2. First: His problem stems from the fact that he is NOT playing a character with personality. The game is not going to give your character personality. Niko Bellic of GTA4 has personality, you play him the way you think he would react – which is truly marvelous. His opinion of the “indistinguishable from compulsion” argument is a human problem, not a game problem. In two words: gamers game.

    I like to think that I don’t play this way. If I can run through a level without killing anyone (Resident Evil 4, God of War, Uncharted, etc), I f***ing will because I have things to do! Or because I like to shame AI that will stand still and shoot at me while I run past.

    In games like Skyrim, I am quite bored by the collection of weapons and crap. I have no use for gold. In fact, Who the hell does?! Oblivion and Skyrim offer the best theiving opportunities of all videogames. Why collect crap along the way when I can just break into someone’s house and steal crap to sell?

    Also, and this is another problem with his argument, Why The Hell Do You Need Money In A Fantasy Videogame? Your character doesn’t need to Eat, Sleep, or Pay Rent. If you didn’t need to eat, sleep, or pay rent, would you work a job? Would you carry around money? When you need new jeans, you’ll break into a Gap. But why would you need new jeans in a fantasy videogame world?

    The compulsion is his problem (and Nick’s and Scott’s, etc). Nothing’s more boring to me than fake commerce and fake value. It’s a videogame. There is exactly one degree of value: entertainment.

    My argument in favor of Skyrim is my argument in favor of college: you get out of it what you put into it, and you can go days without sleep, and murder anybody but cops.

  3. Concerning his following point, and the major talking point of his piece, I have to commend him for his articulation, even if I disagree with a few minor points. I suppose the thing that bothers me the most about this argument is that I simply disagree. I believe great writing could save the dialogue of Skyrim and similar games. I believe that an intricate world could be dramatically revealed through Bethesda’s style of interaction.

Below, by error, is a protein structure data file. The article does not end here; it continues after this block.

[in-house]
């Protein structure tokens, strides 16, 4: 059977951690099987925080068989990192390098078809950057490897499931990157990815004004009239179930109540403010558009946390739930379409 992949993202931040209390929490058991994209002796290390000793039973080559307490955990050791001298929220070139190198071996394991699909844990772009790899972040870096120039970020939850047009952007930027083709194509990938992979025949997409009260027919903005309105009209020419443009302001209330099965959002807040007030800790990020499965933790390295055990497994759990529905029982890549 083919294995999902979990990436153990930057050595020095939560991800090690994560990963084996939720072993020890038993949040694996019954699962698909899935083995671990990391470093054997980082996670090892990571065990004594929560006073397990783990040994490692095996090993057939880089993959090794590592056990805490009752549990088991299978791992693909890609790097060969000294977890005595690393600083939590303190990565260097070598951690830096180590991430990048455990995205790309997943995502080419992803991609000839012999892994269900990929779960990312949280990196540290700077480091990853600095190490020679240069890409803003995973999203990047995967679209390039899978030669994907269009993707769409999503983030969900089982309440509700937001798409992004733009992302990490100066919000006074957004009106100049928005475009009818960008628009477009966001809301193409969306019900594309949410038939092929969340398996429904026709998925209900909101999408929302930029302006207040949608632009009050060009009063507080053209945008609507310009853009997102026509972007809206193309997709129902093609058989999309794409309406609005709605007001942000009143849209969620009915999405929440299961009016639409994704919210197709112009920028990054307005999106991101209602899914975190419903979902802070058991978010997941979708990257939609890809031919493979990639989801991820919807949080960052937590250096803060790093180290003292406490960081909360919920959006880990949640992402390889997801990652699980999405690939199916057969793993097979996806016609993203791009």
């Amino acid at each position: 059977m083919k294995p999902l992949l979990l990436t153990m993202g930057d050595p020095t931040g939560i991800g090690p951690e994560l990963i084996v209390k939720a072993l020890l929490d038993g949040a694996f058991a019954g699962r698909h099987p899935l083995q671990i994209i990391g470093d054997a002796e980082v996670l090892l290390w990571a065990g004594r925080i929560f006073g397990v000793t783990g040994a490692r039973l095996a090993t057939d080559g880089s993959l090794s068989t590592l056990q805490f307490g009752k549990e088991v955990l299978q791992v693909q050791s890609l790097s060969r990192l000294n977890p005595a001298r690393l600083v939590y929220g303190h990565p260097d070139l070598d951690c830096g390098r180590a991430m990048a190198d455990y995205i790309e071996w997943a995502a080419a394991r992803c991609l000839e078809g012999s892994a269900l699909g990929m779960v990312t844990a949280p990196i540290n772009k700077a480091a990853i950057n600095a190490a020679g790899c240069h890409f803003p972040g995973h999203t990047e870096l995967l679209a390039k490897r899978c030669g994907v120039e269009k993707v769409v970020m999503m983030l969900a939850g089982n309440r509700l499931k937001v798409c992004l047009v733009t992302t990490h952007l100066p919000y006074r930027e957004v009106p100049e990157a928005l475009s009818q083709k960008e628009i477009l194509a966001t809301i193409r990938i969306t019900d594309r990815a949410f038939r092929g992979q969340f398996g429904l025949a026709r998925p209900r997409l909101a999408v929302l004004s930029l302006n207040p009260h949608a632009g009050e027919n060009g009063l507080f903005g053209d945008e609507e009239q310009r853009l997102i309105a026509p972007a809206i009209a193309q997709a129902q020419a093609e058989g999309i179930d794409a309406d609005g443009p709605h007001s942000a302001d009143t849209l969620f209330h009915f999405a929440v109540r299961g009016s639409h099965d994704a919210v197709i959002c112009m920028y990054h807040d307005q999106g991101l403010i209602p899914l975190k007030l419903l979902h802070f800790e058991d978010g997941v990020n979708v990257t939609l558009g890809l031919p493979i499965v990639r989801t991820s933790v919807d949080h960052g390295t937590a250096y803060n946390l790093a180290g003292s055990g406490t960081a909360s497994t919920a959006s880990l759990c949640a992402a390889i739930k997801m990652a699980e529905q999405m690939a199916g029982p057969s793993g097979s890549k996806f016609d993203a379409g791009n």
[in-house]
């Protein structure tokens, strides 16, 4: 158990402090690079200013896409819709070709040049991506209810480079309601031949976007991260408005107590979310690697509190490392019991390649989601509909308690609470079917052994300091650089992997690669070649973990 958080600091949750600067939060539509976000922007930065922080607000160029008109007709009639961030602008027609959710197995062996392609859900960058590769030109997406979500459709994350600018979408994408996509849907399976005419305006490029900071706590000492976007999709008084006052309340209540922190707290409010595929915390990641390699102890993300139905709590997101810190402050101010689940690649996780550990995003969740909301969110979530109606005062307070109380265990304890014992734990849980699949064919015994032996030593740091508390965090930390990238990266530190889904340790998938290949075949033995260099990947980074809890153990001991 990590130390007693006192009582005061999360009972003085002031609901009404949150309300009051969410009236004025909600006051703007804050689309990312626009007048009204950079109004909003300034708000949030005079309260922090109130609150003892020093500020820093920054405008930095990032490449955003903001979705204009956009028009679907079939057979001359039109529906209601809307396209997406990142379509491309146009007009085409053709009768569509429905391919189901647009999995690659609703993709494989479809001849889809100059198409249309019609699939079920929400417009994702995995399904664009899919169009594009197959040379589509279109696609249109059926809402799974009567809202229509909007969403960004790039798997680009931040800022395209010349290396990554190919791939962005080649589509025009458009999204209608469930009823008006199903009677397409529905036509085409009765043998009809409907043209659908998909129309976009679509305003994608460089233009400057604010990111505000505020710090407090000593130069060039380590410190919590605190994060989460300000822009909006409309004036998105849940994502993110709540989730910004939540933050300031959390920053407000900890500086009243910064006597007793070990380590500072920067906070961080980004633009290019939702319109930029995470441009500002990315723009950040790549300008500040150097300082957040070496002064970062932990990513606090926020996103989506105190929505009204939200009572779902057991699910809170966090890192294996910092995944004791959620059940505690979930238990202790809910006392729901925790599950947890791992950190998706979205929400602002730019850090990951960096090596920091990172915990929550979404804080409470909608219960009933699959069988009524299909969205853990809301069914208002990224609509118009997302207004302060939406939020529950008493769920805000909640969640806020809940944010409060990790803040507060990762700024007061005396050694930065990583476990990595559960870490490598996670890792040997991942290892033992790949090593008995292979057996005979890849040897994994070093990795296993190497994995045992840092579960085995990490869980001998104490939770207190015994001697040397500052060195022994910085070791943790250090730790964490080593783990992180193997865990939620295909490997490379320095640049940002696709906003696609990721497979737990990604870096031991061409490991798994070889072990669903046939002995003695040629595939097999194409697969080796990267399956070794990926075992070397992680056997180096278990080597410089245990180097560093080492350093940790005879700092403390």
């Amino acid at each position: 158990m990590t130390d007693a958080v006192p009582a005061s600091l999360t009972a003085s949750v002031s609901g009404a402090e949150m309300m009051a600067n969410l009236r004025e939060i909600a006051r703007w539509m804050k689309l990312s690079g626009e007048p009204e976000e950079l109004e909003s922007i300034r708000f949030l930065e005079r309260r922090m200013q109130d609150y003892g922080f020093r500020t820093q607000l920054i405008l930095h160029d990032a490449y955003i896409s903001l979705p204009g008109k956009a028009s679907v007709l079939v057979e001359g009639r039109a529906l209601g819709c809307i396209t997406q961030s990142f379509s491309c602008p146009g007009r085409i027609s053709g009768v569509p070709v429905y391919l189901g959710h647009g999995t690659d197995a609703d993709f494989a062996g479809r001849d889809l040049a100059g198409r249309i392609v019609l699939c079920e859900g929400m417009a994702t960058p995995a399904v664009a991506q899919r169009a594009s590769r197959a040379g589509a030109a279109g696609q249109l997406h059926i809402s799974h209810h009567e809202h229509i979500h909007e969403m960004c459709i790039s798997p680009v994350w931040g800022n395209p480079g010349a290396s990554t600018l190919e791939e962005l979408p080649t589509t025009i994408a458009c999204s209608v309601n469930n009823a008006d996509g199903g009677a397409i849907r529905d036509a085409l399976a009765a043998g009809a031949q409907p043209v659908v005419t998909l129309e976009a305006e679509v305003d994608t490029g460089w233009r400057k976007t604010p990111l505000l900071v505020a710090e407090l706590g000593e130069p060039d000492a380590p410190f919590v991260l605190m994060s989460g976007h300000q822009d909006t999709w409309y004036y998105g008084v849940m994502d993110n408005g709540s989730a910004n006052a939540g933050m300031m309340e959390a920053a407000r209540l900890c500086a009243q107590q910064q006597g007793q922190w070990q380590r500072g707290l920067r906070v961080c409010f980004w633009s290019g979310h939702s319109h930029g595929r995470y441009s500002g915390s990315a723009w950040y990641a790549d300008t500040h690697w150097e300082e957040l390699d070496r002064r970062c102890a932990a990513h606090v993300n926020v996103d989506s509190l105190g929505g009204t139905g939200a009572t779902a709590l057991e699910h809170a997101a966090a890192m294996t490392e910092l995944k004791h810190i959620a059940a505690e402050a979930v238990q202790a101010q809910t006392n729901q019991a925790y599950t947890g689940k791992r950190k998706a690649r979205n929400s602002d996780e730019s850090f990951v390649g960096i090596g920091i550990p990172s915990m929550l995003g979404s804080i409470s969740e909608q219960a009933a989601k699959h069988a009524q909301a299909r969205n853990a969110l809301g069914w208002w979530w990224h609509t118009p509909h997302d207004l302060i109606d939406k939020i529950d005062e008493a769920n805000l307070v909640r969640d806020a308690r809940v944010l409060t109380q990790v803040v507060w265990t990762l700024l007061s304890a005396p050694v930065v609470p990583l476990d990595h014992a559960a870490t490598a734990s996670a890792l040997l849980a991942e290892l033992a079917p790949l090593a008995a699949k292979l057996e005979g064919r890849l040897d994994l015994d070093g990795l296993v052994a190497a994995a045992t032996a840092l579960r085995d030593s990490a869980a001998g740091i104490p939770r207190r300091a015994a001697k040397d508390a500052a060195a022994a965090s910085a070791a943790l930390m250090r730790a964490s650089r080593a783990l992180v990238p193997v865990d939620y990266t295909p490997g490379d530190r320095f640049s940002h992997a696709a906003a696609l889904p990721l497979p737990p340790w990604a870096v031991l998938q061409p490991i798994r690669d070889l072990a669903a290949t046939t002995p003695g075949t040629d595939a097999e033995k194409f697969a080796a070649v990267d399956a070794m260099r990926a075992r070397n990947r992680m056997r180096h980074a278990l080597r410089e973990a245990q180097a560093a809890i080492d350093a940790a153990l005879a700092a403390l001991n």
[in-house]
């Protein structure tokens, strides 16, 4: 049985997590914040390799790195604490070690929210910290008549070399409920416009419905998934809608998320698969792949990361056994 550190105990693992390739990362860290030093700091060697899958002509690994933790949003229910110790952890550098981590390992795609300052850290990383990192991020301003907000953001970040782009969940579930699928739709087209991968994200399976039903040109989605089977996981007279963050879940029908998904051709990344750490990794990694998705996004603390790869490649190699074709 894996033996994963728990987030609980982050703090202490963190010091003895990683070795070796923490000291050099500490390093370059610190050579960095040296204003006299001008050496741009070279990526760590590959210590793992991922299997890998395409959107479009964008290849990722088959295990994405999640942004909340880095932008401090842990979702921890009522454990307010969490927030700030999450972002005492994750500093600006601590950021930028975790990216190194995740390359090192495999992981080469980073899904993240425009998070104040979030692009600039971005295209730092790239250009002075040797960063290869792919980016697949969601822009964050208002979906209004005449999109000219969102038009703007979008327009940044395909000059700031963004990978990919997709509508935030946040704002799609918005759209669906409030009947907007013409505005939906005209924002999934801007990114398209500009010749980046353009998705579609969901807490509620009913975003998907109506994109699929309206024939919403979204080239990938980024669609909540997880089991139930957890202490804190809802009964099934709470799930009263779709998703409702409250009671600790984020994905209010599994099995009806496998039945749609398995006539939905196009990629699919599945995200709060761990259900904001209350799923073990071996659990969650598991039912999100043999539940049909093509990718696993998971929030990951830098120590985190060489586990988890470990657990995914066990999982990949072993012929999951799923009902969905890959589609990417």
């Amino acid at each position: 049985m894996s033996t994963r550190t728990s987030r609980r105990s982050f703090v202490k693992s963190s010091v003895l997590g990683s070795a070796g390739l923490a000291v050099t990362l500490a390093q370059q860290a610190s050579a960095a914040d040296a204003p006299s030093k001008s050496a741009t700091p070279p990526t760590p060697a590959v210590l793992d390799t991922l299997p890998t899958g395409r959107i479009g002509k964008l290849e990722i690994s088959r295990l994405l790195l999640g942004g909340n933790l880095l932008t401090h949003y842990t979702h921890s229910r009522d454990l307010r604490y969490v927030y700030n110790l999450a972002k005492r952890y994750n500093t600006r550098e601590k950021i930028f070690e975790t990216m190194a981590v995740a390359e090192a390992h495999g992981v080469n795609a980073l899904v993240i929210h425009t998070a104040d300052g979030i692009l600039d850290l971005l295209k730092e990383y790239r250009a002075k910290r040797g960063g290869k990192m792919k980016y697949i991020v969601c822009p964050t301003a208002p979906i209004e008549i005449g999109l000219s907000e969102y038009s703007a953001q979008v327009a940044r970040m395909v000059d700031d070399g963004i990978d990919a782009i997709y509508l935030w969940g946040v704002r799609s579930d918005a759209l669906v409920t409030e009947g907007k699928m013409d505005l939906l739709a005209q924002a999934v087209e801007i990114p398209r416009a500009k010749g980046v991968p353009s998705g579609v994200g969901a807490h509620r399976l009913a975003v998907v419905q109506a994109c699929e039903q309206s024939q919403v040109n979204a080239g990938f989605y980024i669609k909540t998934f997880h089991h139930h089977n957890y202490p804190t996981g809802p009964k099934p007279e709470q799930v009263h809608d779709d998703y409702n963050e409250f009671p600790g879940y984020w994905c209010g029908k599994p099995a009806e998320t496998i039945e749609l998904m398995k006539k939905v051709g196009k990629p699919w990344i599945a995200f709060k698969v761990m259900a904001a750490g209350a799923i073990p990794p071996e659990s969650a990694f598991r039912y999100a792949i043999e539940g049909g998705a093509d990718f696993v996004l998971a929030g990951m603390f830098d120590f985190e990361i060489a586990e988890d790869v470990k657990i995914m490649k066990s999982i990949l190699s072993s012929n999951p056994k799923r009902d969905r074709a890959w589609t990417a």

I do agree that the voice acting is a total waste of time. I’d argue for all dialogue to be entirely typed. That is until Siri and Hard Rain and Skyrim are all merged by some meglomaniacal billionaire game designer in about ten years. Imagine speaking your own dialogue, sharing dialogue with Patrick Stewart… Think about a game that actually holds you to your actions. You get caught stealing from someone’s house, you have a choice: lose a finger or spend the rest of the game living in bandit camps in the woods, cast out of society.
    You get caught murdering an innocent person, you have a choice: restart the game from the previous save point or watch your character beheaded and start again from the very beginning.

    These are fantastical suggestions, but I don’t think it’s fair to discard the genre and style just because Bethesda didn’t nail it, yet. That’s like arguing that capitalism is broken just because America keeps fucking it up.

    My final point is this: if Bethesda adapted the entirety of the Silmarilion, and you played a Wizard/Angel like Gandalf moving through the different Ages, and your character could learn, hear, read as much as you the player wanted… and then you gave this game to a generation of people who have not yet been exposed to Tolkien (so that there is not the comparison), I think that would be a glorious and strange interactive narrative that would work.

    It would not work as well as simply reading The Hobbit, which is a lore dump (to use his term) guided by the voice of a master storyteller and the humor of a father. But it would be interactive, and that is why we play videogames and why we buy DMGs.

  4. Not to harp on the subject (3 comments is too many), but I want to clarify a commendation. He is skilled at articulating points that others have missed. His prose is sometimes inventive, but he’s also too quick to jump at precious phrases (looksie-doodle), hip lingo (a kilo of uncut Tolkien) and a just askew of proper vocabulary (it is not the chacter that is interminable, but his speech). In short, I wouldn’t hire the guy to write anything for me, but I’d hire him to voice his opinions on a podcast.